Realizing that people are turning to technology more to keep tabs on their health, a new website is launching in Phoenix to help track flu trends.
When you enter a zip code on Communidy.com, it shows where the flu level is in your county, breaks it down by age group based on real-time data from local physicians and helps connect you with nearby doctors.
Flu is most dangerous for the very young and very old because of weakened immune systems, but right now the largest group reporting the illness in Maricopa County is middle-aged adults between 25 and 64 years old.
The folks at Communidy figure that group is spiking because that's who is most stubborn about staying home from work, but maybe wouldn't if they saw the trend and realized they likely had the flu instead of a cold.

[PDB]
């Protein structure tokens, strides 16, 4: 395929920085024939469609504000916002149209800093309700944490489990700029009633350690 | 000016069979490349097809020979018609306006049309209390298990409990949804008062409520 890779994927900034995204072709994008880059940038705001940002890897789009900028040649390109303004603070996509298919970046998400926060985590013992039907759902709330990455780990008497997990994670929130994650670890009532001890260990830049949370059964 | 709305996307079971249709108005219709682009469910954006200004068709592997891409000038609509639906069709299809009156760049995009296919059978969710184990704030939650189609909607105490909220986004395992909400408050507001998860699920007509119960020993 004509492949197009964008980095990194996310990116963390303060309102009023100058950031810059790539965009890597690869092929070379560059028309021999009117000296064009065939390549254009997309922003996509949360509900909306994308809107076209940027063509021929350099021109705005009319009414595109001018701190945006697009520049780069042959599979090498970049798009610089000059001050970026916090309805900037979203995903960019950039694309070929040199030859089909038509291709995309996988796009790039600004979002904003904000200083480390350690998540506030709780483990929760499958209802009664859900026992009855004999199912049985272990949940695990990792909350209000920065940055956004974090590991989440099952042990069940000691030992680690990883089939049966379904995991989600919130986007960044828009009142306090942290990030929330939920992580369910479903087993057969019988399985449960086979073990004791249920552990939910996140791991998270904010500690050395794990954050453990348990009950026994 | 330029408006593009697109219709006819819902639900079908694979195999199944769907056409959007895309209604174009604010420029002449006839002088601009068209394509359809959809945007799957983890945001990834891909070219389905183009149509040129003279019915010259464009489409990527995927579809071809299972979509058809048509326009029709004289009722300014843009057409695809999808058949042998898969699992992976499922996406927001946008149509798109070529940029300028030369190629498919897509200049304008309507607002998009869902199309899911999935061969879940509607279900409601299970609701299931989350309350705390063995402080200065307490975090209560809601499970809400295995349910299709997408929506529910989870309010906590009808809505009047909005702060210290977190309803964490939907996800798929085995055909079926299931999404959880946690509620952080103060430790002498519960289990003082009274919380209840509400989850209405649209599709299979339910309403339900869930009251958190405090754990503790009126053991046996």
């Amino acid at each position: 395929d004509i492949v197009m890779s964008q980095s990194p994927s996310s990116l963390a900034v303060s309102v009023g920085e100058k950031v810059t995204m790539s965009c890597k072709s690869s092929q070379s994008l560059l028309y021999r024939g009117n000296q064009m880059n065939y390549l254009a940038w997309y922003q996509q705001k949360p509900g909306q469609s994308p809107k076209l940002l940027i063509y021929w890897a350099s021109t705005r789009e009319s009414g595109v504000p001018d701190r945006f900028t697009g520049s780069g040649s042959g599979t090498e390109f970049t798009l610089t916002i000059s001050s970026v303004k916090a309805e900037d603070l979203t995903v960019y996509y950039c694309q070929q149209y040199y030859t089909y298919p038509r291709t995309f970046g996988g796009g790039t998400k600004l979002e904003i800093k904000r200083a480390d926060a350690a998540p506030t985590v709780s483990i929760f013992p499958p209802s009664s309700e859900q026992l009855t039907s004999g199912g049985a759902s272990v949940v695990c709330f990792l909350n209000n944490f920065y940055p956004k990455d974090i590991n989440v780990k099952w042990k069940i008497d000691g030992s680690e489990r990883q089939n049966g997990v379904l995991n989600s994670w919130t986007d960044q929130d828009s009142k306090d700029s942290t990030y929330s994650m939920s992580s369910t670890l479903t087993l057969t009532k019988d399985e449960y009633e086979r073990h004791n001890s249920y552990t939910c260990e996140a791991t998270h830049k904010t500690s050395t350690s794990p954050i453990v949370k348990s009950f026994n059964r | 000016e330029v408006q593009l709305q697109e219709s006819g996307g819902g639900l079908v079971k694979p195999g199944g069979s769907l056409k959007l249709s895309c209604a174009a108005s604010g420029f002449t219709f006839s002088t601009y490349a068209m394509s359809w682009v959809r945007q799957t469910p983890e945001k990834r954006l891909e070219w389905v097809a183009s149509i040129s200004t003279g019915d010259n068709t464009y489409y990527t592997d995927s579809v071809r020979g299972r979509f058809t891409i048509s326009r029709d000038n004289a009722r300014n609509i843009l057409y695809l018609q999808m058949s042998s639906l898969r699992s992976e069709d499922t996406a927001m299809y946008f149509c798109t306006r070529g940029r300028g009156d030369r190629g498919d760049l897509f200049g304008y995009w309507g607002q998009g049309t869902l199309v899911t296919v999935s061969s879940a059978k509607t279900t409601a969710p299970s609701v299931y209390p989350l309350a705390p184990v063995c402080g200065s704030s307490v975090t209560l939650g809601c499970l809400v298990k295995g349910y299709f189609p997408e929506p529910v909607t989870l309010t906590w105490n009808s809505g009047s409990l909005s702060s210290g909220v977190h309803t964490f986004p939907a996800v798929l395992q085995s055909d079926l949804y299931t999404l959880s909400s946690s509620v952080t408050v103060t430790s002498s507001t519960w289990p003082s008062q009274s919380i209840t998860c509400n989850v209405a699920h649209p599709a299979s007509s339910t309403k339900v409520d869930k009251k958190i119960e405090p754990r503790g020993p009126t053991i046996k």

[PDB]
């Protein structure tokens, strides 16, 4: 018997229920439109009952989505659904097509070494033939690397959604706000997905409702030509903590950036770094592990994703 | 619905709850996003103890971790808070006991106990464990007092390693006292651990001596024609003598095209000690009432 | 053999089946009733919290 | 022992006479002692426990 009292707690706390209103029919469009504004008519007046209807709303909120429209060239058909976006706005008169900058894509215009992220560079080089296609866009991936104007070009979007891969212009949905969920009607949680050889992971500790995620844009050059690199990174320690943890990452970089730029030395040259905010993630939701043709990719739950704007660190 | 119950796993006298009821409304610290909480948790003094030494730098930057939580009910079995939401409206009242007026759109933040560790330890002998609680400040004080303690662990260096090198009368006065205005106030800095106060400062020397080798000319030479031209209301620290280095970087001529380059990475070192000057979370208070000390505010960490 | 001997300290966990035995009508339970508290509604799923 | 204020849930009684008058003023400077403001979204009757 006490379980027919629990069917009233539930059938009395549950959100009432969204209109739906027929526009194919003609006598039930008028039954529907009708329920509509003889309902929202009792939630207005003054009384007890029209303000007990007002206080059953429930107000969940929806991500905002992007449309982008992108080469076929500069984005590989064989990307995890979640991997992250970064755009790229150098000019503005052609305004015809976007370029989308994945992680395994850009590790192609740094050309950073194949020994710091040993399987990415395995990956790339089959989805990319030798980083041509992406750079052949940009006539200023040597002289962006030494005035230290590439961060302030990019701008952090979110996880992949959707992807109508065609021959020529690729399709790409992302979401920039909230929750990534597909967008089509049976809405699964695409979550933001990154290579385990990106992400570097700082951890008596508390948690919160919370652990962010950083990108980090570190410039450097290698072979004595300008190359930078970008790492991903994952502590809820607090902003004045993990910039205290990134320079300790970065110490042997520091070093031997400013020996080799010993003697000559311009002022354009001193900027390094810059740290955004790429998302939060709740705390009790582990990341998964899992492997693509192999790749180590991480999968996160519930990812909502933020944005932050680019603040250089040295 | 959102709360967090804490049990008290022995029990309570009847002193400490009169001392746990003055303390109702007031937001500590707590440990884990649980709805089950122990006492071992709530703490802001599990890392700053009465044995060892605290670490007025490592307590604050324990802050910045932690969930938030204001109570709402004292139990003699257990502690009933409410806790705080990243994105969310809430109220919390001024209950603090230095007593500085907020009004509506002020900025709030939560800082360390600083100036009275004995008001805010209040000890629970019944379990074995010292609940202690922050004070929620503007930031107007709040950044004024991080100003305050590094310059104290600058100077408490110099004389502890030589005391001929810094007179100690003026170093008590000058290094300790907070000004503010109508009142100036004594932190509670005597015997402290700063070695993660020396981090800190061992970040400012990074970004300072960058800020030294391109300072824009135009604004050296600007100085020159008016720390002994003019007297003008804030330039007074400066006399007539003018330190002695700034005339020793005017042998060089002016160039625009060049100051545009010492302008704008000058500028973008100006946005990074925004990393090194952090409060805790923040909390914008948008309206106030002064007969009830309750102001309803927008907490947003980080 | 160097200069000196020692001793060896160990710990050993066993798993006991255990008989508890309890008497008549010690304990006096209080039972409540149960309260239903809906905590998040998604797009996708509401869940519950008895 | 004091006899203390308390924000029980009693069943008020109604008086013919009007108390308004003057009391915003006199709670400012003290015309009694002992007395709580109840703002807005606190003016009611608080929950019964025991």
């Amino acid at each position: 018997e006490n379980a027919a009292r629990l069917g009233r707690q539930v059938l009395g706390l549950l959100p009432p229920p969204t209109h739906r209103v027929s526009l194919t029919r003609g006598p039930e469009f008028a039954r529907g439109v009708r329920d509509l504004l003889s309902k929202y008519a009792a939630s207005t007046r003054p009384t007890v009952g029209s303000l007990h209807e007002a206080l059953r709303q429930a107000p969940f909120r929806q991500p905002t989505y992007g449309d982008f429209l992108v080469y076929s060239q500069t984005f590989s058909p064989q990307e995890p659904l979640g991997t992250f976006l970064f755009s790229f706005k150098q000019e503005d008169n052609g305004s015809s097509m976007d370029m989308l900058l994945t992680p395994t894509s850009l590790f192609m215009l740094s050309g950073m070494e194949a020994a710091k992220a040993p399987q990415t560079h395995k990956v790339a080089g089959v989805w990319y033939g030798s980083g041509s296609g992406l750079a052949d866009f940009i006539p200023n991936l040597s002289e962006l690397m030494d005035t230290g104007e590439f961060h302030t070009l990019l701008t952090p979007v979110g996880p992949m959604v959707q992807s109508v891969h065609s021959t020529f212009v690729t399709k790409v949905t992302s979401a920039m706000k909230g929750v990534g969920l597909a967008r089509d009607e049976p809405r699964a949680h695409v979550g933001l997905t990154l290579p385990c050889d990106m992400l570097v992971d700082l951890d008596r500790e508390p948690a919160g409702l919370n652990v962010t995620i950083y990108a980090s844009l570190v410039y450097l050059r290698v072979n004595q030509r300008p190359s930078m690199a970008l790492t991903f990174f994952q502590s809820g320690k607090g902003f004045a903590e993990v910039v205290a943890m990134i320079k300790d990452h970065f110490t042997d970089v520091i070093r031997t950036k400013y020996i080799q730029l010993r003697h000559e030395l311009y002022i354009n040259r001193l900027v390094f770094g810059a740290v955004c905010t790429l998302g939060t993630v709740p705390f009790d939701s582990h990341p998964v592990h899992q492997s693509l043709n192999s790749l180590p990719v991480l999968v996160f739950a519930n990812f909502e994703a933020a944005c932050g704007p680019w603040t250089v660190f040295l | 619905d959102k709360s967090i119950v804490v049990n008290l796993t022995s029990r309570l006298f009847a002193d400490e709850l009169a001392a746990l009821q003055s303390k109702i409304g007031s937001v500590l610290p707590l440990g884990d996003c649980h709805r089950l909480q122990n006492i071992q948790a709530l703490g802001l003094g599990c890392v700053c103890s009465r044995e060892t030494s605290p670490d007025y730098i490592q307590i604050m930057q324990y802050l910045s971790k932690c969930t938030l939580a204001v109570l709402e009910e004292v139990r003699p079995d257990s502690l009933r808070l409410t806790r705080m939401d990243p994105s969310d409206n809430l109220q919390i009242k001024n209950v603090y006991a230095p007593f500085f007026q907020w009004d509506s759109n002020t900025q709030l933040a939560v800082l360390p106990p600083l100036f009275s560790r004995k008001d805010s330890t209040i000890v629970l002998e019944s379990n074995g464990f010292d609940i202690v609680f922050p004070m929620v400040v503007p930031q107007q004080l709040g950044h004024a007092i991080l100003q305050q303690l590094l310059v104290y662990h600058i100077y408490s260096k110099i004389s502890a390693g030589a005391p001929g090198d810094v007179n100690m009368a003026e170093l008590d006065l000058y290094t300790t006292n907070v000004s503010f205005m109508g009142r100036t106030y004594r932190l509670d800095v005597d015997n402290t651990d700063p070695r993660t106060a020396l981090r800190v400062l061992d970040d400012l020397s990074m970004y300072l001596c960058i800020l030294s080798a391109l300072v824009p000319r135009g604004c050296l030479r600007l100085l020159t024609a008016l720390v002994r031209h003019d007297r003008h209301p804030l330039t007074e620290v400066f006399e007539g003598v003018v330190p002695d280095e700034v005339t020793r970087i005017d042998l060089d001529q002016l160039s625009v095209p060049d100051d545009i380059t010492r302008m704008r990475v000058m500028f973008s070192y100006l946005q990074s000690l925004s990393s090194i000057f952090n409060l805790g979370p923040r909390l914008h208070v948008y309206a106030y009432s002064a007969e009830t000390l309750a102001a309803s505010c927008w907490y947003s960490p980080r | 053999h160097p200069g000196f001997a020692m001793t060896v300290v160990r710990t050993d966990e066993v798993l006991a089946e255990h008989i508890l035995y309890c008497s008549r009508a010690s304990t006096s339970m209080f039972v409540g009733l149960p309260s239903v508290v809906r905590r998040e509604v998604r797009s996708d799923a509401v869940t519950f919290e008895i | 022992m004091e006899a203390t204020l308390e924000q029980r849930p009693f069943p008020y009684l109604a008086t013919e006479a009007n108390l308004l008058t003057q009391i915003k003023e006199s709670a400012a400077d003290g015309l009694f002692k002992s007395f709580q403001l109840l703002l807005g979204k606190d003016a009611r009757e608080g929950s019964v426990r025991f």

"Don't be a tough guy and try to power through work because you might have a pregnant coworker or someone who takes care of an elderly relative and now you've exposed them," said Cheryl Miller from Communidy.
Additionally, it's not too late to get a flu shot.
Doctors remind patients while symptoms can overlap, there are telltale signs to help you identify the flu versus a cold.
You likely have a cold if you're sneezing, have an itchy and runny nose, are congested and have a light fever.
You likely have the flu if you have a sudden high fever, body aches and chills, and a strong cough.
Most people need fluids and sleep to heal.
The Arizona Department of Health advises you see a doctor if your fever above 101 degrees lasts for more than three to four days.
If you experience extreme dizziness, can't keep fluids down for 24 hours, become incoherent or have a seizure, it's time to go to the emergency room.